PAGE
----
• Precious in the sight of the Lord is the death of His saints. The only fitting return that we can make to Him is to give blood for blood; and, as we are redeemed by the blood of Christ, gladly to lay down our lives for our Redeemer. What saint has ever won his crown without first contending for it? Righteous Abel is murdered. Abraham is in danger of losing his wife. And, as I must not enlarge my book unduly, seek for yourself: you will find that all holy men have suffered adversity. Solomon alone lived in luxury and perhaps it was for this reason that he fell. For whom the Lord loves, He chastens, and scourges every son whom He receives.
    • Jerome, Letter 22, p.39; as qtd. in "CHURCH FATHERS: Letter 22 (Jerome)", New Advent, translated by W.H. Fremantle, G. Lewis and W.G. Martley. From Nicene and Post-Nicene Fathers, Second Series, Vol. 6. Edited by Philip Schaff and Henry Wace. (Buffalo, NY: Christian Literature Publishing Co., 1893.) Revised and edited for New Advent by Kevin Knight.
  • When we realize that God's love for us does not cease in the face of our sin or recoil before our offenses, but becomes even more attentive and generous; when we realize that this love went so far as to cause the passion and death of the Word made flesh who consented to redeem us at the price of his own blood, then we exclaim in gratitude: 'Yes, the Lord is rich in mercy,' and even: 'The Lord is mercy'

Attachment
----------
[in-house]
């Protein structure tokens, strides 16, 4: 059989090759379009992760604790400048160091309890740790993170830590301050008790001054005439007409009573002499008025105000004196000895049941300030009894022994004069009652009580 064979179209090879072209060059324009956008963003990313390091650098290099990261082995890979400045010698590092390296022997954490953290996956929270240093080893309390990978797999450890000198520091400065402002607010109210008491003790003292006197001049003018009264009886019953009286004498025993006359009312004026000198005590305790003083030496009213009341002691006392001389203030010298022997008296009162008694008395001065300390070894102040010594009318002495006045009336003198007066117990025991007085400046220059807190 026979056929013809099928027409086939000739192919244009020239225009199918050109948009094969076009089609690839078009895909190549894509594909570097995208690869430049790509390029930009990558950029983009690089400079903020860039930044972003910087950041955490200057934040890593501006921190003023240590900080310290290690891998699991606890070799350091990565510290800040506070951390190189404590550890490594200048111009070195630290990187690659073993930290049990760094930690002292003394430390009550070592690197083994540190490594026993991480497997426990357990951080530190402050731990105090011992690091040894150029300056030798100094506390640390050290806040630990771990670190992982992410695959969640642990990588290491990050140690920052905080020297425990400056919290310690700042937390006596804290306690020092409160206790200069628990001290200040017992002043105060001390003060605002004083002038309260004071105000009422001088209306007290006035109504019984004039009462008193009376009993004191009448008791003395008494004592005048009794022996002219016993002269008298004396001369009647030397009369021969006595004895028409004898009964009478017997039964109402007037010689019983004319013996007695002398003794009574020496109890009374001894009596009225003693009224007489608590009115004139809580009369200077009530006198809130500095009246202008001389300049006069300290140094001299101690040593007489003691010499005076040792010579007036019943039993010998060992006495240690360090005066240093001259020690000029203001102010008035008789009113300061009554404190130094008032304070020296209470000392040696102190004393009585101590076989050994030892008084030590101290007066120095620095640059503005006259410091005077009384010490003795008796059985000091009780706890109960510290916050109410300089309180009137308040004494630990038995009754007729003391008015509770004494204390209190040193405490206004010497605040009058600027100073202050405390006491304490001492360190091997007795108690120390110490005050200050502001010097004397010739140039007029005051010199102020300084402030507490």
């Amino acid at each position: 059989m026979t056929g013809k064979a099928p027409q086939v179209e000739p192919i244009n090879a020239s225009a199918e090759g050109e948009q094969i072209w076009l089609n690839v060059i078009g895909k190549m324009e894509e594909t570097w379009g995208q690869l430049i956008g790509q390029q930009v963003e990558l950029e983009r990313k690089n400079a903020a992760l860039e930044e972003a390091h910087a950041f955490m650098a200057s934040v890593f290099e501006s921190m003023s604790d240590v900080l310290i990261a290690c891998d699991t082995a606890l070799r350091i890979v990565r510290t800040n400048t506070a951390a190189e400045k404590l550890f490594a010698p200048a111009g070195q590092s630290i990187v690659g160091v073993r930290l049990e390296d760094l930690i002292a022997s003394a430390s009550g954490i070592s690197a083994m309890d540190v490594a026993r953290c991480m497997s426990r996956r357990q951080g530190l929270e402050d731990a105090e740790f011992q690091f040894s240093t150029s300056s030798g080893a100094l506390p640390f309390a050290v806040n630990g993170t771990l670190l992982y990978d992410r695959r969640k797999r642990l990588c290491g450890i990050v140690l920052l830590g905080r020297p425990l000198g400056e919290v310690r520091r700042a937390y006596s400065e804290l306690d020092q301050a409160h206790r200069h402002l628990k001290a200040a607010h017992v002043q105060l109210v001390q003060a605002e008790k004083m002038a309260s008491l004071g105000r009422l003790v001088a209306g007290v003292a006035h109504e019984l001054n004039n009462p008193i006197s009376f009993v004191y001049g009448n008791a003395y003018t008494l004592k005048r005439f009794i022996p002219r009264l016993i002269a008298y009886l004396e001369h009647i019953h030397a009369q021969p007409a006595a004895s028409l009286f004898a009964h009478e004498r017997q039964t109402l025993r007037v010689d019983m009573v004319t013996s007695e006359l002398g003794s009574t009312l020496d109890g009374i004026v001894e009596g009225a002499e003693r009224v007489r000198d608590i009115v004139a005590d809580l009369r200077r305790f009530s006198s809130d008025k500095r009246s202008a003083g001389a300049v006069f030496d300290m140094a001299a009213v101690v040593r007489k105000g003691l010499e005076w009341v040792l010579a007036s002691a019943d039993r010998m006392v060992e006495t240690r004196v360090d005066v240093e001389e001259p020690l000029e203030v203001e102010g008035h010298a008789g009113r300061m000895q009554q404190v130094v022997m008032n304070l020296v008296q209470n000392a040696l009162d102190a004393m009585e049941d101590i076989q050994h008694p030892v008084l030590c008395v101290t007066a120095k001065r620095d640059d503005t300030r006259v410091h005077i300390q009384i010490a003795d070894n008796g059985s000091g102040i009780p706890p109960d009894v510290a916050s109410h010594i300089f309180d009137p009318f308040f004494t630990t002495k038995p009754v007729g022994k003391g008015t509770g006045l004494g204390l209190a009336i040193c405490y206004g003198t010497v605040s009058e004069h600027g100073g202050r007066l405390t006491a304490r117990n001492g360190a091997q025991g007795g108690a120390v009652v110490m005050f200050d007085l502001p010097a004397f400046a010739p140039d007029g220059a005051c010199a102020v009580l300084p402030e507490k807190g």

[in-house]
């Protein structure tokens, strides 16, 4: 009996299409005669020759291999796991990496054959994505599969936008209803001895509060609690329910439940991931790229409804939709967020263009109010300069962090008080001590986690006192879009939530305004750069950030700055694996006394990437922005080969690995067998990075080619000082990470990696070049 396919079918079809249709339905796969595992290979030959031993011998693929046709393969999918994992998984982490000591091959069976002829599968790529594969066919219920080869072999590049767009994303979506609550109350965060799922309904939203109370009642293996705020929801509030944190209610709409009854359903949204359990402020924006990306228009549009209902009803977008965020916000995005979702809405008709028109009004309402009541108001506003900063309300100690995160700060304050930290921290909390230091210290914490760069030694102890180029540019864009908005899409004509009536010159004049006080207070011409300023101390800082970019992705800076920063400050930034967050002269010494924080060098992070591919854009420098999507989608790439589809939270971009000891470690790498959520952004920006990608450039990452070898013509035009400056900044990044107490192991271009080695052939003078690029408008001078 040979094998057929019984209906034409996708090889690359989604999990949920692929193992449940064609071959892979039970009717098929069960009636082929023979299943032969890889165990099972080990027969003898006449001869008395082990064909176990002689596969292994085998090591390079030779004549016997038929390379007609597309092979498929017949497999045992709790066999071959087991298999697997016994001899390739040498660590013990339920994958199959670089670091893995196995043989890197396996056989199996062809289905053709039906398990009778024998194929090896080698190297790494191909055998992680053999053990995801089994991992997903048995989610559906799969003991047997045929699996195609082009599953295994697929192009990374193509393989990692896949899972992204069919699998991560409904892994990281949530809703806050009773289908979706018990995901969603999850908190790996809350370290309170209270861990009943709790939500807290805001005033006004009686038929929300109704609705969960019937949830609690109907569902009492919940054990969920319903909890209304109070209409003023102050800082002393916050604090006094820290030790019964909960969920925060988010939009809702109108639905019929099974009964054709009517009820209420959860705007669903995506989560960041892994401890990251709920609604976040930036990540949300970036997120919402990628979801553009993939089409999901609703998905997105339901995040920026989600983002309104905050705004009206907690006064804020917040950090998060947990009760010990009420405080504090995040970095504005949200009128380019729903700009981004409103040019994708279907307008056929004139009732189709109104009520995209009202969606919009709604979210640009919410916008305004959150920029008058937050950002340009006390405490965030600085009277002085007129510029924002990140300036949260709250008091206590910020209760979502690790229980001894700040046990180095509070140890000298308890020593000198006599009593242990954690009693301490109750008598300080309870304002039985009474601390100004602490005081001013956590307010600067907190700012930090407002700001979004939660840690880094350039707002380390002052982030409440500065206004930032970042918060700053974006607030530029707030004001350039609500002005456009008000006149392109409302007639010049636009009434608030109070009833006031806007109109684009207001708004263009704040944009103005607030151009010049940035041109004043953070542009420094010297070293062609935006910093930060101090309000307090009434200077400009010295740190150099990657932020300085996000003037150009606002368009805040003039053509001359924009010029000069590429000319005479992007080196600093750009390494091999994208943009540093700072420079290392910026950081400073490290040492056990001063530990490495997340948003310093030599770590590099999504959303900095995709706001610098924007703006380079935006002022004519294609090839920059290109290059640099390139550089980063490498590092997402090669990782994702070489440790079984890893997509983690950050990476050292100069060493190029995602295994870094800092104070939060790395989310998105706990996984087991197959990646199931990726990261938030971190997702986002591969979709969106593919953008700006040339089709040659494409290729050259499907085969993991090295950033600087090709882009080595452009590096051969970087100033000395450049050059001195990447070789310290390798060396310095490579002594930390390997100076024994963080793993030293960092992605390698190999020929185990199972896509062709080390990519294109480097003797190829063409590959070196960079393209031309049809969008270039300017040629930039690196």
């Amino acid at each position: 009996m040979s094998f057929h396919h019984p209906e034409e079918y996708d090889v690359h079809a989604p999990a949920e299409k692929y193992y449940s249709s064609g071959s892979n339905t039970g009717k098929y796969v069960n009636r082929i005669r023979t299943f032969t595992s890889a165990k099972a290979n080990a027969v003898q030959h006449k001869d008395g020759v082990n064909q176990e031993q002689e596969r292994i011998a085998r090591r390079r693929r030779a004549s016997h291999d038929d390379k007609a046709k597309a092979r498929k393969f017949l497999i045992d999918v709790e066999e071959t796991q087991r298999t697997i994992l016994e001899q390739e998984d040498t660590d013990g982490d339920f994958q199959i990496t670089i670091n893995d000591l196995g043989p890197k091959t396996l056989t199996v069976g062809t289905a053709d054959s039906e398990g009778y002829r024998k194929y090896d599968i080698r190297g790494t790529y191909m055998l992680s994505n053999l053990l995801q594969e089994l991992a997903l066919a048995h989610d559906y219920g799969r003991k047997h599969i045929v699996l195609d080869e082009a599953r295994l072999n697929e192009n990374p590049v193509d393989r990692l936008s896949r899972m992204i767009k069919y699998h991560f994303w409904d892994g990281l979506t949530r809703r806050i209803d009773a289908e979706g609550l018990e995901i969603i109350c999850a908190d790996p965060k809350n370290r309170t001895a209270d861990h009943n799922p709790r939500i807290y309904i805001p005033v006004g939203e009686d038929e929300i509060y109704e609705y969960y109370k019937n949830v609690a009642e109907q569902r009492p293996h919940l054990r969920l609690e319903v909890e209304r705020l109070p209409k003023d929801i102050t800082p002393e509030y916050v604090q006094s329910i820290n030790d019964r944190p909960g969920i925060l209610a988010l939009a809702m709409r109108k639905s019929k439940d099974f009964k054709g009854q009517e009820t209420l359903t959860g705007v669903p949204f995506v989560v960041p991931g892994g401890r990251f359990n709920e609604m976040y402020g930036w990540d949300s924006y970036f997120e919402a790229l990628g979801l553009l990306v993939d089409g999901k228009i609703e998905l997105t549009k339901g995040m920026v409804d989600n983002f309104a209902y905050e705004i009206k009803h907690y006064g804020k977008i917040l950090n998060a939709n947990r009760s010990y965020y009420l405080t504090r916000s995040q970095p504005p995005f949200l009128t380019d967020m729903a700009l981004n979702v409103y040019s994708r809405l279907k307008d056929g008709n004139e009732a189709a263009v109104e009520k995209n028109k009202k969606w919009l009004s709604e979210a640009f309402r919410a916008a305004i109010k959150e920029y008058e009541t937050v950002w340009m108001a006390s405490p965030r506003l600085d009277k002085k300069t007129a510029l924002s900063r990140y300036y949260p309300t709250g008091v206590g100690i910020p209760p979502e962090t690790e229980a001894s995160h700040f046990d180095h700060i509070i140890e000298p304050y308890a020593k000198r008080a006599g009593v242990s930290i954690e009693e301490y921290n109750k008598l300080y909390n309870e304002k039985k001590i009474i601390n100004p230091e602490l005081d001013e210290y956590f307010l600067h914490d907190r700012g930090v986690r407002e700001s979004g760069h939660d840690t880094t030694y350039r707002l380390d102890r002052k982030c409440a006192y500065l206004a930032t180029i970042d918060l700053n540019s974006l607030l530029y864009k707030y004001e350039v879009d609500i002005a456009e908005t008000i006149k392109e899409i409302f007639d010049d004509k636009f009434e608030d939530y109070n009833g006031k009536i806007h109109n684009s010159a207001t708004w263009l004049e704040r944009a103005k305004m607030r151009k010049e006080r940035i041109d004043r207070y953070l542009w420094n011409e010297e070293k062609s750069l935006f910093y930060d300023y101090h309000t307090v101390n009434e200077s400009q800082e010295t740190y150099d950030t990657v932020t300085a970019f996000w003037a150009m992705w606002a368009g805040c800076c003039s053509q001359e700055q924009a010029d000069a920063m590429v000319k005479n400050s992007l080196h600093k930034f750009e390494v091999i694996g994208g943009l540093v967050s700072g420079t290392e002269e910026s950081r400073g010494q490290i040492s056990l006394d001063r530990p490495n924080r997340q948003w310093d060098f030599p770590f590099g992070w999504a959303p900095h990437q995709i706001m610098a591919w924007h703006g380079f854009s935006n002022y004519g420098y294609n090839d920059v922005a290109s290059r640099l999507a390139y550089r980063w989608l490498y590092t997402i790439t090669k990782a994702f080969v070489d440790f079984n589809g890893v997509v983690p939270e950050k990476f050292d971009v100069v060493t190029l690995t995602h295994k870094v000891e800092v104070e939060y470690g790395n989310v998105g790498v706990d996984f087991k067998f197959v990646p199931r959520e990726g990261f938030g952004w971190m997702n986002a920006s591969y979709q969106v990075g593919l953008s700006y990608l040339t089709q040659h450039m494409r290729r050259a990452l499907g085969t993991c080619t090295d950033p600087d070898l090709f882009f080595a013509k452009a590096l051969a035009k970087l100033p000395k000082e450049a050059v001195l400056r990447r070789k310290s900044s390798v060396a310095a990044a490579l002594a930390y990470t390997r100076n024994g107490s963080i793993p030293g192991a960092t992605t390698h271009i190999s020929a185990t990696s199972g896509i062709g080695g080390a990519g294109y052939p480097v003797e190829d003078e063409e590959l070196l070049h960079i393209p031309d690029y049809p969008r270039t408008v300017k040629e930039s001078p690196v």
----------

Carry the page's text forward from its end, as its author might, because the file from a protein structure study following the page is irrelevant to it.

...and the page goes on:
• John Paul II, Post-Synodal Apost. Exhort. Reconciliatio et Paenitentia, Dec. 2, 1984, n. 22.
  • Though the beginnings and foundations of saintliness are implanted in every person's heart, if he does not occupy himself with them, he will witness details of saintliness without recognizing them and he will trespass upon them without feeling or perceiving that he is doing so. For sentiments of saintliness, fear and love of God, and purity of heart are not so deeply rooted within a person as to obviate the necessity of his employing certain devices in order to acquire them.
  • If we do not look into and analyze the question of what constitutes true fear of God and what its ramifications are, how will we acquire it and how will we escape wordly vanity which renders our hearts forgetful of it? Will it not be forgotten and go lost even though we recognize its necessity? Love of God, too—if we do not make an effort to implant it in our hearts, utilizing all of the means which direct us towards it, how will it exist within us?
  • One of the teachers of the law came and heard them debating. Noticing that Jesus had given them a good answer, he asked him, “Of all the commandments, which is the most important?”

    “The most important one,” answered Jesus, “is this: ‘Hear, O Israel: The Lord our God, the Lord is one. Love the Lord your God with all your heart and with all your soul and with all your mind and with all your strength.’ The second is this: ‘Love your neighbor as yourself.’ There is no commandment greater than these.”

  • He who loves God will certainly love his neighbor as well. Such a person cannot hoard money, but distributes it in a way befitting God, being generous to everyone in need.
    • St. Maximos the Confessor, Four Hundred Texts on Love in Philokalia
  • Knowledge and love of God are ultimately one and the same. There is no difference between pure knowledge and pure love.